Commentator Likening Trump to Orbán Angers Hungarian Govt Spox
Péter Cseresnyés 2019.08.06.
A recent commentary claims the political decisions, the “racist immigration policies” used by Donald Trump comes from the “autocrat” Viktor Orbán. According to the author, the American President has learned a lot from the Hungarian Prime Minister in terms of migration and “how to destroy a democracy”. Reflecting the piece, Zoltán Kovács, Hungarian state secretary for international communications, however, says the article lacks any facts to back its claims while the platform it was published on is “closely affiliated to pro-migration, Soros interests”.
In a recent commentary at Project Syndicate, a professor at Syracuse University College of Law, David M. Driesen states that it was not Donald Trump who “invented his immigration policy”, instead, he borrowed it from “his fellow autocrat” Viktor Orbán. Driesen goes on with saying Trump has embarked on a similar program to use these anti-immigrant policies to destroy the rule of law and establish an autocracy.
Driesen claims Orbán has made demonization of immigrants a defining feature of his administration and both him and Trump “pursue racist policies of turning back immigrants”. The author points out that although there hasn’t been a terrorist attack in Hungary yet, Orbán justifies his policies by claiming that “immigrants fleeing extreme violence and poverty are engaged in terrorism”.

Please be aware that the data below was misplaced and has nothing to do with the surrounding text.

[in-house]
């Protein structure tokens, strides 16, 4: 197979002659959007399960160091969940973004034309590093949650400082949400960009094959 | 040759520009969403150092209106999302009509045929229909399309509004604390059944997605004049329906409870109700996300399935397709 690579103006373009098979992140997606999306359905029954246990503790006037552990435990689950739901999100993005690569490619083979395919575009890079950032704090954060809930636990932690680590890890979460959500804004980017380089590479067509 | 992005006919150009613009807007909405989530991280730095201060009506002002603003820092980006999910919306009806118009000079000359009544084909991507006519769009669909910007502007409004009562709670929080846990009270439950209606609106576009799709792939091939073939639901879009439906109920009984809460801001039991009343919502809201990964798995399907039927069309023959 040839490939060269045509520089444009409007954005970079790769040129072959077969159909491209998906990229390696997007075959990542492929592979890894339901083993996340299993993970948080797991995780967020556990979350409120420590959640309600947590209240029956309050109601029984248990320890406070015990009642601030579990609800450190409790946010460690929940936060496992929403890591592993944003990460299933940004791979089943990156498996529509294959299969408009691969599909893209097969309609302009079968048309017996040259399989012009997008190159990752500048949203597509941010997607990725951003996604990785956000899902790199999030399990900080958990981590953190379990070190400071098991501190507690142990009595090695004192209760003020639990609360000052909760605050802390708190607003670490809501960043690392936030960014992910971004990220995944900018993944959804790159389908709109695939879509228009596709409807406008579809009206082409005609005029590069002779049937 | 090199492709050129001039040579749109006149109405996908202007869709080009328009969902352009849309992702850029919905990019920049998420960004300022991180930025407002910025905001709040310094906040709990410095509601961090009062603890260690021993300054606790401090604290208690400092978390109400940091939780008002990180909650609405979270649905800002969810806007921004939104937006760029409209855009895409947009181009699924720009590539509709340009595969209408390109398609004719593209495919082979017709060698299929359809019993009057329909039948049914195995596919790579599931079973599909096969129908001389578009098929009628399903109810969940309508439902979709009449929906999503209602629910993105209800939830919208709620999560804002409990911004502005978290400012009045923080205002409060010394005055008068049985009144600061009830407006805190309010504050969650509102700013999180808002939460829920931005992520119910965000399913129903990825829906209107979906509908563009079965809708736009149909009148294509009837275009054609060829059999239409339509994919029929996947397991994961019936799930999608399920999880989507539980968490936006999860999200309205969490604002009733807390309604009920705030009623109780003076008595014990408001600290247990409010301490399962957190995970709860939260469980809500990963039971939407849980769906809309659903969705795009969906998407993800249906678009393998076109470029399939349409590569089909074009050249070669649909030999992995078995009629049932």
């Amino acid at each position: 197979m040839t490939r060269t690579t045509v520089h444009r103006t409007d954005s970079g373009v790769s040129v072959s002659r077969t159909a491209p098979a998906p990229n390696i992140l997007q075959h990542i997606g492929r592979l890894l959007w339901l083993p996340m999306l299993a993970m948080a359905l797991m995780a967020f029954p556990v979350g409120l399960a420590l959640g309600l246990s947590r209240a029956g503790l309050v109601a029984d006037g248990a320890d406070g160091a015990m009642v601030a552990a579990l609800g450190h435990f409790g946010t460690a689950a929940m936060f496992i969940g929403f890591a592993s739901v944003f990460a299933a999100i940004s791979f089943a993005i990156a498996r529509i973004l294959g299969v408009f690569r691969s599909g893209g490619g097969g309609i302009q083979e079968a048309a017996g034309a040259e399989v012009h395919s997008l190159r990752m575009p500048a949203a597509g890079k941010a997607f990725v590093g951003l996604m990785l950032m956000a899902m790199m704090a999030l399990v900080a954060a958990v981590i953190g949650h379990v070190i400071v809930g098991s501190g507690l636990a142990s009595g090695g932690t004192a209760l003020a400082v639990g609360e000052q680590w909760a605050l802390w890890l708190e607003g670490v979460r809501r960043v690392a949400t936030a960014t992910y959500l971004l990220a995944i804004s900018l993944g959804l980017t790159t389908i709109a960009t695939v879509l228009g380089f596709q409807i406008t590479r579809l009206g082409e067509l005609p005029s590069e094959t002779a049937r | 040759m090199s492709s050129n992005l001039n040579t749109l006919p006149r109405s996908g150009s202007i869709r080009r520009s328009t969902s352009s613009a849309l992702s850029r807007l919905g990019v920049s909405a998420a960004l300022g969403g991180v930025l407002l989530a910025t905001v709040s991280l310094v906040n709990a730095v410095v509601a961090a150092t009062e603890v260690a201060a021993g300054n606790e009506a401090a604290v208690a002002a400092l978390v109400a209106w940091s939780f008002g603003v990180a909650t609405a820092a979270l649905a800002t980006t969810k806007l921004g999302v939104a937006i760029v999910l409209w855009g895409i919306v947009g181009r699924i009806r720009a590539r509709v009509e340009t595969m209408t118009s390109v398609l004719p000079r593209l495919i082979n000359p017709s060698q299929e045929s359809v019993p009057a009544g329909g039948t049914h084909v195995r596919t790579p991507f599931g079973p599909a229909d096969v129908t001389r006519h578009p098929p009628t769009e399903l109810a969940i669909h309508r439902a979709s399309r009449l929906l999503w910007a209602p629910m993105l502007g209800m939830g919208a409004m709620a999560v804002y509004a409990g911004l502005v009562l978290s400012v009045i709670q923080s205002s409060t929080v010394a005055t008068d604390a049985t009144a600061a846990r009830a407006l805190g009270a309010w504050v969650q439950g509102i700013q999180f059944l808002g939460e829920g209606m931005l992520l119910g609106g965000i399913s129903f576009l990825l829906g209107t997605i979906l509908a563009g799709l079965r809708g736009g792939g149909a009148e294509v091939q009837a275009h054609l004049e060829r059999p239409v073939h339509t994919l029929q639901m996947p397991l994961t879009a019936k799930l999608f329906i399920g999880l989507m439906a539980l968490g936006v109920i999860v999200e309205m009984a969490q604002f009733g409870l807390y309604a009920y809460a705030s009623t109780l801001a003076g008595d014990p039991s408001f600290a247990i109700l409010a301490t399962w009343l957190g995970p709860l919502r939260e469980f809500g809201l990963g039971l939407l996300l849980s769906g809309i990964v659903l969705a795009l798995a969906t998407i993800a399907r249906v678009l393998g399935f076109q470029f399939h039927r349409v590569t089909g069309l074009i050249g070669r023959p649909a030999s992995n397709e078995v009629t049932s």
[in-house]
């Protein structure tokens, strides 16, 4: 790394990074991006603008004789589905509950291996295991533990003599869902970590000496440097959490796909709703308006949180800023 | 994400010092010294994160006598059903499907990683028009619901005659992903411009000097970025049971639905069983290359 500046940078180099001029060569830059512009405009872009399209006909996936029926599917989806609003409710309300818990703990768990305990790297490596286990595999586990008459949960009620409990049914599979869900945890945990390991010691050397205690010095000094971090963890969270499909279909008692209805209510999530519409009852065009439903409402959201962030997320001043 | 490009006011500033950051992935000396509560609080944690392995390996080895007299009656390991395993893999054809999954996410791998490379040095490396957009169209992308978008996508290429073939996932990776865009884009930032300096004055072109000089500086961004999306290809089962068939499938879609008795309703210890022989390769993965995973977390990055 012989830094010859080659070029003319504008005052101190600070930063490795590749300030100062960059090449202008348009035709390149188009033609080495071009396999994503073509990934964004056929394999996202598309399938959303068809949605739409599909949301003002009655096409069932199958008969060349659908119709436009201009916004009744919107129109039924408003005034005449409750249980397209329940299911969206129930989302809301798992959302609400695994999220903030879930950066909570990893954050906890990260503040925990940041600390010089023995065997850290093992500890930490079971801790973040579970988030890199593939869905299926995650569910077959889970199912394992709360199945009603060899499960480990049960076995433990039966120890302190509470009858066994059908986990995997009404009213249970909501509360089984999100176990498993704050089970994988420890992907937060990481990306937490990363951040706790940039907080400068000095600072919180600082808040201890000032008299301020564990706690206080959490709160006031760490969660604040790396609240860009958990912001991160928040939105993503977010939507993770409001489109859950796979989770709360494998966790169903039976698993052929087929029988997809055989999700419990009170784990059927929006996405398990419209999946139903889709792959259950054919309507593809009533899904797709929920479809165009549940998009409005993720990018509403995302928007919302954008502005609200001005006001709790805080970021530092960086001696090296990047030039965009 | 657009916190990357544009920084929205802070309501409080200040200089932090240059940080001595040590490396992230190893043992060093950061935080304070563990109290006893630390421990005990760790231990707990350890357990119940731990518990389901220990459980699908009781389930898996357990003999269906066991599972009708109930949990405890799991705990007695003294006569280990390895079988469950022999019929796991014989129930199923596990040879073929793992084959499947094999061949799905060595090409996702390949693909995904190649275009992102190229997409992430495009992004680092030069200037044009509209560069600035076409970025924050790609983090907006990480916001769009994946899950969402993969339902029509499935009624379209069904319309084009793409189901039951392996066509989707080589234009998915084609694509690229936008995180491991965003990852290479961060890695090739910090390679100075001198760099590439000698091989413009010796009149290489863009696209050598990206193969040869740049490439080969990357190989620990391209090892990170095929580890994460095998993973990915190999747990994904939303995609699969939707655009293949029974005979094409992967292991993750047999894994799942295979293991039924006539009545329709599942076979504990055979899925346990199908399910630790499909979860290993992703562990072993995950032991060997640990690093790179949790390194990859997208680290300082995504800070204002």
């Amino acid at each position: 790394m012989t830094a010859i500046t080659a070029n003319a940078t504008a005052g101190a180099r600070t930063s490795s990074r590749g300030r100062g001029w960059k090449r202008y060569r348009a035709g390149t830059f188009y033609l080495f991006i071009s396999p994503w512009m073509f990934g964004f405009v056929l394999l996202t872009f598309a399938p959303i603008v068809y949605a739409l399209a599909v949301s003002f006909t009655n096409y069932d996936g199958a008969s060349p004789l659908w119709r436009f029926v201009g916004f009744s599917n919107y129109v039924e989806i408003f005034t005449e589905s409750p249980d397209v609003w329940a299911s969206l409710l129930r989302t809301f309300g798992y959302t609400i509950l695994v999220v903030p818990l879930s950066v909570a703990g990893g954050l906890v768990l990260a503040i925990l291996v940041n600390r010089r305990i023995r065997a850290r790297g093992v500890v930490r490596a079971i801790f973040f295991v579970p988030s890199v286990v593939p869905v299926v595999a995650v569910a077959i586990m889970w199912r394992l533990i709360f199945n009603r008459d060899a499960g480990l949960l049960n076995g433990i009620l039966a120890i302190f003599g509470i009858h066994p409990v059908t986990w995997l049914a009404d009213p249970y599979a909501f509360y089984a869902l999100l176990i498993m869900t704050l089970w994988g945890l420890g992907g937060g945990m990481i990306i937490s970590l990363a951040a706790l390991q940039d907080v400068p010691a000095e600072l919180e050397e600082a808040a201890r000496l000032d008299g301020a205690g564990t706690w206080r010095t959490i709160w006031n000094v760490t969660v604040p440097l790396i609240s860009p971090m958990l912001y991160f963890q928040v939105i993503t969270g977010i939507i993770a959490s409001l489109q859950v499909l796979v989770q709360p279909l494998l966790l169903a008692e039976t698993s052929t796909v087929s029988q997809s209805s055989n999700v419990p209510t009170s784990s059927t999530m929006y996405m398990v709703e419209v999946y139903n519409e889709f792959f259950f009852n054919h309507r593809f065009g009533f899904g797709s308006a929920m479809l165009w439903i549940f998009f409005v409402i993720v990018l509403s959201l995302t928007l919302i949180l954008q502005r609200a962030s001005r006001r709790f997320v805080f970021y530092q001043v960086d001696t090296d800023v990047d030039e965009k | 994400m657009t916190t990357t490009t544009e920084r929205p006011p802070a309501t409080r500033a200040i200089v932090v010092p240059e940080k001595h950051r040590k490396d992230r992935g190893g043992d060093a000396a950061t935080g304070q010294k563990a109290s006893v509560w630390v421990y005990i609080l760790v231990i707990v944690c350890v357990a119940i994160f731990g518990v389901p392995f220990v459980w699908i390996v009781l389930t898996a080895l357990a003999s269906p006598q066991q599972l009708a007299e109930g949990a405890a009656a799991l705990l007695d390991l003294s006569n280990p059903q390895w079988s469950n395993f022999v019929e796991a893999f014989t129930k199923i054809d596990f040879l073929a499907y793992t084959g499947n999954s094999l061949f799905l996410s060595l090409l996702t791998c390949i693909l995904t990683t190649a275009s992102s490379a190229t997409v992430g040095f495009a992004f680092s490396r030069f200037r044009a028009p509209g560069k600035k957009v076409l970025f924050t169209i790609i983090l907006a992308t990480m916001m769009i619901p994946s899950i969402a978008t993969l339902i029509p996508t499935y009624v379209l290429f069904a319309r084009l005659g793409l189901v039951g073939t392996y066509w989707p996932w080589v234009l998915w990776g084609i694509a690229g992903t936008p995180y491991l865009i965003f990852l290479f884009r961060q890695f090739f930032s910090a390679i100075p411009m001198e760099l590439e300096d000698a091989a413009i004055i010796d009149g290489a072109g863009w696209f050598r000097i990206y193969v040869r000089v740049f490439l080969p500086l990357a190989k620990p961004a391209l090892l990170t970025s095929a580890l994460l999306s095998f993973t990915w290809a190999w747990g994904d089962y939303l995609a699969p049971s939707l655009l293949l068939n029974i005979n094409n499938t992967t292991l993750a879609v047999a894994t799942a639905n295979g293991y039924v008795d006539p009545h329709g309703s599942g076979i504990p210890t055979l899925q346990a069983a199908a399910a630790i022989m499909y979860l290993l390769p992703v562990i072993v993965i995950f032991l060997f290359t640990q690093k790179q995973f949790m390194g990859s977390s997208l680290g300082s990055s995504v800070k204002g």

The author also highlights that the Hungarian PM has “destroyed the independence of Hungary’s civil service and thoroughly politicized the administration of the law.” Talking about the Hungarian press, the law professor says that Orbán used economic pressure to force Hungarian opposition media to close.
“Trump and his advisers are not making America great or even good; they are making it Hungarian.”, Driesen closes his thoughts.
In response to the commentary, Zoltán Kovács, the state secretary for international communications and relations claims that Project Syndicate is closely affiliated to “pro-migration, Soros interests,” adding that the piece lacks any real argument. The politician finds the article biased as it distorts the Hungarian government’s stance on migration as the Hungarian government does not claim that immigrants are all engaged in terrorism, only that there is a direct link between immigration and terrorism.
According to the state secretary, the refugees fleeing persecution and war may be “granted entry to Hungary, in accord with international conventions”. Kovács also rejects them demonizing migrants “as the sight of illegal migrants camping outside Budapest’s Keleti Pályaudvar railway station was an everyday reality.”
Zoltán Kovács finally states that although it does not appeal to the liberal, “pro-migration cabal” the most prominent feature that both Trump and Orbán have is that “they both bring a voice of reason to the debate about migration” and both of them insist “security and prosperity of our own citizens take first priority.”